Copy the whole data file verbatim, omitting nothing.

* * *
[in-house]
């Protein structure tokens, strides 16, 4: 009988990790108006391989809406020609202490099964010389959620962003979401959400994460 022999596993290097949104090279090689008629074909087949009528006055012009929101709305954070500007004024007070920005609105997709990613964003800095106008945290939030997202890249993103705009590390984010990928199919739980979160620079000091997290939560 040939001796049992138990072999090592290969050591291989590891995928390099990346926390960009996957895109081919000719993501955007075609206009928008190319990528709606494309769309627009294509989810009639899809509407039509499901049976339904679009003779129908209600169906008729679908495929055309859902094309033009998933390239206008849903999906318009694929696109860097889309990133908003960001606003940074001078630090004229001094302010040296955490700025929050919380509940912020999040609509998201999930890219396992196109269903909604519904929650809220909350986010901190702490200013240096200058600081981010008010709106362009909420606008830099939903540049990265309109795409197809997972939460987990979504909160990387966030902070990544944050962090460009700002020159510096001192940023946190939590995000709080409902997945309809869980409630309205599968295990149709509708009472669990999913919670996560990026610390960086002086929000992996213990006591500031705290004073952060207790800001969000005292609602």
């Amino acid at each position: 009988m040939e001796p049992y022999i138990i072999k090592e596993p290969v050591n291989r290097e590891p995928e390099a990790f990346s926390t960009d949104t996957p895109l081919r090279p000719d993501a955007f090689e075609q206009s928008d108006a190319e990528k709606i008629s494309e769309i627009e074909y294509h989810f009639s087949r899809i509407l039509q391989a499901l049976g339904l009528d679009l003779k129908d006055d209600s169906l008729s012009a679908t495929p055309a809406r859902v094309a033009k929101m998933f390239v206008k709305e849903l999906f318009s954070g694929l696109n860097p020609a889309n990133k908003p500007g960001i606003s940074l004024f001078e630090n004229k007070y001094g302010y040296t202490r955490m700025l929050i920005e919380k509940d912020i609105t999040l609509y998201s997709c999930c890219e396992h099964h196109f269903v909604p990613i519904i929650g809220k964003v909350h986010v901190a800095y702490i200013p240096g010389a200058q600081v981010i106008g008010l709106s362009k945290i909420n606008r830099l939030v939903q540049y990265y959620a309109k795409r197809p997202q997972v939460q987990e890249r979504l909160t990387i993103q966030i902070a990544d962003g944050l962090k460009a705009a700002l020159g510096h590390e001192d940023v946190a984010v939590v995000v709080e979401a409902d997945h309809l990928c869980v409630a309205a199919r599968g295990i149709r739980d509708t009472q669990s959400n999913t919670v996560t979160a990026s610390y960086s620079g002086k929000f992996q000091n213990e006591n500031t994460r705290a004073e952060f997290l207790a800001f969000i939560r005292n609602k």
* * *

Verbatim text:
[in-house]
């Protein structure tokens, strides 16, 4: 009988990790108006391989809406020609202490099964010389959620962003979401959400994460 022999596993290097949104090279090689008629074909087949009528006055012009929101709305954070500007004024007070920005609105997709990613964003800095106008945290939030997202890249993103705009590390984010990928199919739980979160620079000091997290939560 040939001796049992138990072999090592290969050591291989590891995928390099990346926390960009996957895109081919000719993501955007075609206009928008190319990528709606494309769309627009294509989810009639899809509407039509499901049976339904679009003779129908209600169906008729679908495929055309859902094309033009998933390239206008849903999906318009694929696109860097889309990133908003960001606003940074001078630090004229001094302010040296955490700025929050919380509940912020999040609509998201999930890219396992196109269903909604519904929650809220909350986010901190702490200013240096200058600081981010008010709106362009909420606008830099939903540049990265309109795409197809997972939460987990979504909160990387966030902070990544944050962090460009700002020159510096001192940023946190939590995000709080409902997945309809869980409630309205599968295990149709509708009472669990999913919670996560990026610390960086002086929000992996213990006591500031705290004073952060207790800001969000005292609602």
């Amino acid at each position: 009988m040939e001796p049992y022999i138990i072999k090592e596993p290969v050591n291989r290097e590891p995928e390099a990790f990346s926390t960009d949104t996957p895109l081919r090279p000719d993501a955007f090689e075609q206009s928008d108006a190319e990528k709606i008629s494309e769309i627009e074909y294509h989810f009639s087949r899809i509407l039509q391989a499901l049976g339904l009528d679009l003779k129908d006055d209600s169906l008729s012009a679908t495929p055309a809406r859902v094309a033009k929101m998933f390239v206008k709305e849903l999906f318009s954070g694929l696109n860097p020609a889309n990133k908003p500007g960001i606003s940074l004024f001078e630090n004229k007070y001094g302010y040296t202490r955490m700025l929050i920005e919380k509940d912020i609105t999040l609509y998201s997709c999930c890219e396992h099964h196109f269903v909604p990613i519904i929650g809220k964003v909350h986010v901190a800095y702490i200013p240096g010389a200058q600081v981010i106008g008010l709106s362009k945290i909420n606008r830099l939030v939903q540049y990265y959620a309109k795409r197809p997202q997972v939460q987990e890249r979504l909160t990387i993103q966030i902070a990544d962003g944050l962090k460009a705009a700002l020159g510096h590390e001192d940023v946190a984010v939590v995000v709080e979401a409902d997945h309809l990928c869980v409630a309205a199919r599968g295990i149709r739980d509708t009472q669990s959400n999913t919670v996560t979160a990026s610390y960086s620079g002086k929000f992996q000091n213990e006591n500031t994460r705290a004073e952060f997290l207790a800001f969000i939560r005292n609602k």